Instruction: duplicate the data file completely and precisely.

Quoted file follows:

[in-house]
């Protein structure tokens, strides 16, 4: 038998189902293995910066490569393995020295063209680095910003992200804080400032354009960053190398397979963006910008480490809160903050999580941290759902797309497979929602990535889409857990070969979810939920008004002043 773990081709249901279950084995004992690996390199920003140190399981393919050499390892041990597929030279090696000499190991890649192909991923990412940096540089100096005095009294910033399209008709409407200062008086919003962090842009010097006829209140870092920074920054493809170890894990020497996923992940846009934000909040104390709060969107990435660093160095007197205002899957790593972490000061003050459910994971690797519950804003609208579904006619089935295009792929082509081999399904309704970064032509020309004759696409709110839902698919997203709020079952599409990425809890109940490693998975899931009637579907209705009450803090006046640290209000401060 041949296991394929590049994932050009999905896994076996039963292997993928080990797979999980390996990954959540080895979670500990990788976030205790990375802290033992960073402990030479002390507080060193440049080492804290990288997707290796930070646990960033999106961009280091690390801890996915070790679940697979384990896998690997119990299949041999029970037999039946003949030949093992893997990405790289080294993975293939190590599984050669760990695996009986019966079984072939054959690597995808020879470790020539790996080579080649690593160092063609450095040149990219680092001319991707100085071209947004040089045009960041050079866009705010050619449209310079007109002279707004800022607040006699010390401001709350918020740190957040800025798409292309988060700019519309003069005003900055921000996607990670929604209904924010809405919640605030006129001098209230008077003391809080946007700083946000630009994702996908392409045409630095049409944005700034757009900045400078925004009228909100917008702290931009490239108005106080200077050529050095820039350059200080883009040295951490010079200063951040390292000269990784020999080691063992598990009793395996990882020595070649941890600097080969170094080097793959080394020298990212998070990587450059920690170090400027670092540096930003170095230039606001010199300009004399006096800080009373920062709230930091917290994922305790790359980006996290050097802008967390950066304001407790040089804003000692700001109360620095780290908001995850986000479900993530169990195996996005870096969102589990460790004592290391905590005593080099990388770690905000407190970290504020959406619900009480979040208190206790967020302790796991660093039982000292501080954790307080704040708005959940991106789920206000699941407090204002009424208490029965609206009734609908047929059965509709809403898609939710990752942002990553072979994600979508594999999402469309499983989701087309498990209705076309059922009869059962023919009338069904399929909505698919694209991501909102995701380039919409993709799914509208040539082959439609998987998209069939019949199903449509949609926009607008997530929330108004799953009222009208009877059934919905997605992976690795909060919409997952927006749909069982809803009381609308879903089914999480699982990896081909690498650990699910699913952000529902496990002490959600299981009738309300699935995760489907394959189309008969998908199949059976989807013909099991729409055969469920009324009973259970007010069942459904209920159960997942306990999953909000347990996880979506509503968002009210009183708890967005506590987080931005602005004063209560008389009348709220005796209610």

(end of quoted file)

[in-house]
């Protein structure tokens, strides 16, 4: 038998189902293995910066490569393995020295063209680095910003992200804080400032354009960053190398397979963006910008480490809160903050999580941290759902797309497979929602990535889409857990070969979810939920008004002043 773990081709249901279950084995004992690996390199920003140190399981393919050499390892041990597929030279090696000499190991890649192909991923990412940096540089100096005095009294910033399209008709409407200062008086919003962090842009010097006829209140870092920074920054493809170890894990020497996923992940846009934000909040104390709060969107990435660093160095007197205002899957790593972490000061003050459910994971690797519950804003609208579904006619089935295009792929082509081999399904309704970064032509020309004759696409709110839902698919997203709020079952599409990425809890109940490693998975899931009637579907209705009450803090006046640290209000401060 041949296991394929590049994932050009999905896994076996039963292997993928080990797979999980390996990954959540080895979670500990990788976030205790990375802290033992960073402990030479002390507080060193440049080492804290990288997707290796930070646990960033999106961009280091690390801890996915070790679940697979384990896998690997119990299949041999029970037999039946003949030949093992893997990405790289080294993975293939190590599984050669760990695996009986019966079984072939054959690597995808020879470790020539790996080579080649690593160092063609450095040149990219680092001319991707100085071209947004040089045009960041050079866009705010050619449209310079007109002279707004800022607040006699010390401001709350918020740190957040800025798409292309988060700019519309003069005003900055921000996607990670929604209904924010809405919640605030006129001098209230008077003391809080946007700083946000630009994702996908392409045409630095049409944005700034757009900045400078925004009228909100917008702290931009490239108005106080200077050529050095820039350059200080883009040295951490010079200063951040390292000269990784020999080691063992598990009793395996990882020595070649941890600097080969170094080097793959080394020298990212998070990587450059920690170090400027670092540096930003170095230039606001010199300009004399006096800080009373920062709230930091917290994922305790790359980006996290050097802008967390950066304001407790040089804003000692700001109360620095780290908001995850986000479900993530169990195996996005870096969102589990460790004592290391905590005593080099990388770690905000407190970290504020959406619900009480979040208190206790967020302790796991660093039982000292501080954790307080704040708005959940991106789920206000699941407090204002009424208490029965609206009734609908047929059965509709809403898609939710990752942002990553072979994600979508594999999402469309499983989701087309498990209705076309059922009869059962023919009338069904399929909505698919694209991501909102995701380039919409993709799914509208040539082959439609998987998209069939019949199903449509949609926009607008997530929330108004799953009222009208009877059934919905997605992976690795909060919409997952927006749909069982809803009381609308879903089914999480699982990896081909690498650990699910699913952000529902496990002490959600299981009738309300699935995760489907394959189309008969998908199949059976989807013909099991729409055969469920009324009973259970007010069942459904209920159960997942306990999953909000347990996880979506509503968002009210009183708890967005506590987080931005602005004063209560008389009348709220005796209610």